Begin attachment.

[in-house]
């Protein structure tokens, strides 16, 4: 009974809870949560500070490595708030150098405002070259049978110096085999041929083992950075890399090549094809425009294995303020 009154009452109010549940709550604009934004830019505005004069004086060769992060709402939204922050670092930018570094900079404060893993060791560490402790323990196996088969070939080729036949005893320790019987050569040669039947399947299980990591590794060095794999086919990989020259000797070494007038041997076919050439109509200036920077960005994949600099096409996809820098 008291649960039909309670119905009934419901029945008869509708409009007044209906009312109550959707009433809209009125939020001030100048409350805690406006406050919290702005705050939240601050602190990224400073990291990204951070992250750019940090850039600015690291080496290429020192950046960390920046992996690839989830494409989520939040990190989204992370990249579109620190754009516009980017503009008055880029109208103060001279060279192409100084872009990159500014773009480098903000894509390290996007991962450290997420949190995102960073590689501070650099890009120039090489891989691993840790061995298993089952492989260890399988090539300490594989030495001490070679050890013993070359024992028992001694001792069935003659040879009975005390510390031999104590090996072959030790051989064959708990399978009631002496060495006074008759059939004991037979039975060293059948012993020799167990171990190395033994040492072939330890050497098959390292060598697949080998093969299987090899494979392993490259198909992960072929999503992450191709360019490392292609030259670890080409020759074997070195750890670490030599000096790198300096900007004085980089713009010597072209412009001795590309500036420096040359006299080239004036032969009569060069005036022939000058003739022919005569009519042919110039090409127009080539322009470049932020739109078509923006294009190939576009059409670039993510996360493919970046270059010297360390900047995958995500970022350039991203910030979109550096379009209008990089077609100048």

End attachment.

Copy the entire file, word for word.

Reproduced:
[in-house]
């Protein structure tokens, strides 16, 4: 009974809870949560500070490595708030150098405002070259049978110096085999041929083992950075890399090549094809425009294995303020 009154009452109010549940709550604009934004830019505005004069004086060769992060709402939204922050670092930018570094900079404060893993060791560490402790323990196996088969070939080729036949005893320790019987050569040669039947399947299980990591590794060095794999086919990989020259000797070494007038041997076919050439109509200036920077960005994949600099096409996809820098 008291649960039909309670119905009934419901029945008869509708409009007044209906009312109550959707009433809209009125939020001030100048409350805690406006406050919290702005705050939240601050602190990224400073990291990204951070992250750019940090850039600015690291080496290429020192950046960390920046992996690839989830494409989520939040990190989204992370990249579109620190754009516009980017503009008055880029109208103060001279060279192409100084872009990159500014773009480098903000894509390290996007991962450290997420949190995102960073590689501070650099890009120039090489891989691993840790061995298993089952492989260890399988090539300490594989030495001490070679050890013993070359024992028992001694001792069935003659040879009975005390510390031999104590090996072959030790051989064959708990399978009631002496060495006074008759059939004991037979039975060293059948012993020799167990171990190395033994040492072939330890050497098959390292060598697949080998093969299987090899494979392993490259198909992960072929999503992450191709360019490392292609030259670890080409020759074997070195750890670490030599000096790198300096900007004085980089713009010597072209412009001795590309500036420096040359006299080239004036032969009569060069005036022939000058003739022919005569009519042919110039090409127009080539322009470049932020739109078509923006294009190939576009059409670039993510996360493919970046270059010297360390900047995958995500970022350039991203910030979109550096379009209008990089077609100048």